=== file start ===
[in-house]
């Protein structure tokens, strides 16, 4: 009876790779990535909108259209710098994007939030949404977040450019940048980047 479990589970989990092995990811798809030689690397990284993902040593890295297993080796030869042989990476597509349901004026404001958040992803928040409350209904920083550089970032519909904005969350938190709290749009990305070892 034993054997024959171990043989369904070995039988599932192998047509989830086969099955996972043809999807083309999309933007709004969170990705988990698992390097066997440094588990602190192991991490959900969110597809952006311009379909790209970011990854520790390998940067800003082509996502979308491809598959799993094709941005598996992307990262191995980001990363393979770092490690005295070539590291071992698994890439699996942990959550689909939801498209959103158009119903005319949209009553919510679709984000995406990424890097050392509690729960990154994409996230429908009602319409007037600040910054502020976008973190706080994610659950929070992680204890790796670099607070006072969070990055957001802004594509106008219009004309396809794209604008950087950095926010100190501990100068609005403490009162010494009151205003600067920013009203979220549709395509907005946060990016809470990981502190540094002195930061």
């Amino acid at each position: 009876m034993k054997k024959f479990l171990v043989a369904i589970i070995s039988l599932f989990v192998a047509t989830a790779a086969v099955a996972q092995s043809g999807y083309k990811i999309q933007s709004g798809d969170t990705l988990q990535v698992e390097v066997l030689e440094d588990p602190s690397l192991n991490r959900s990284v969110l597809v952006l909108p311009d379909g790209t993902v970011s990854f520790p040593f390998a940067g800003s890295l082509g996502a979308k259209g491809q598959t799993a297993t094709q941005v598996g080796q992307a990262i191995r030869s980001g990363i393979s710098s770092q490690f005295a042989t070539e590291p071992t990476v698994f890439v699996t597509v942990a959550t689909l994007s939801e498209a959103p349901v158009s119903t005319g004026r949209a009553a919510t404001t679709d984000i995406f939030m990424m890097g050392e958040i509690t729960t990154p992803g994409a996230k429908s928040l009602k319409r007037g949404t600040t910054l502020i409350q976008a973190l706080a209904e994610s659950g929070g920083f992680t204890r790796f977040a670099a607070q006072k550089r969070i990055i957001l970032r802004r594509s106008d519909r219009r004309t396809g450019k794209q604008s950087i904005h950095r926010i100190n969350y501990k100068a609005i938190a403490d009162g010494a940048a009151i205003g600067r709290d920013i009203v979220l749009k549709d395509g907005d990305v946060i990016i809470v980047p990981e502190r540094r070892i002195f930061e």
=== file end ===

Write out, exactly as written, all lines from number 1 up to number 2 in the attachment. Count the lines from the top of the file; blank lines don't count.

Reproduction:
[in-house]
């Protein structure tokens, strides 16, 4: 009876790779990535909108259209710098994007939030949404977040450019940048980047 479990589970989990092995990811798809030689690397990284993902040593890295297993080796030869042989990476597509349901004026404001958040992803928040409350209904920083550089970032519909904005969350938190709290749009990305070892 034993054997024959171990043989369904070995039988599932192998047509989830086969099955996972043809999807083309999309933007709004969170990705988990698992390097066997440094588990602190192991991490959900969110597809952006311009379909790209970011990854520790390998940067800003082509996502979308491809598959799993094709941005598996992307990262191995980001990363393979770092490690005295070539590291071992698994890439699996942990959550689909939801498209959103158009119903005319949209009553919510679709984000995406990424890097050392509690729960990154994409996230429908009602319409007037600040910054502020976008973190706080994610659950929070992680204890790796670099607070006072969070990055957001802004594509106008219009004309396809794209604008950087950095926010100190501990100068609005403490009162010494009151205003600067920013009203979220549709395509907005946060990016809470990981502190540094002195930061």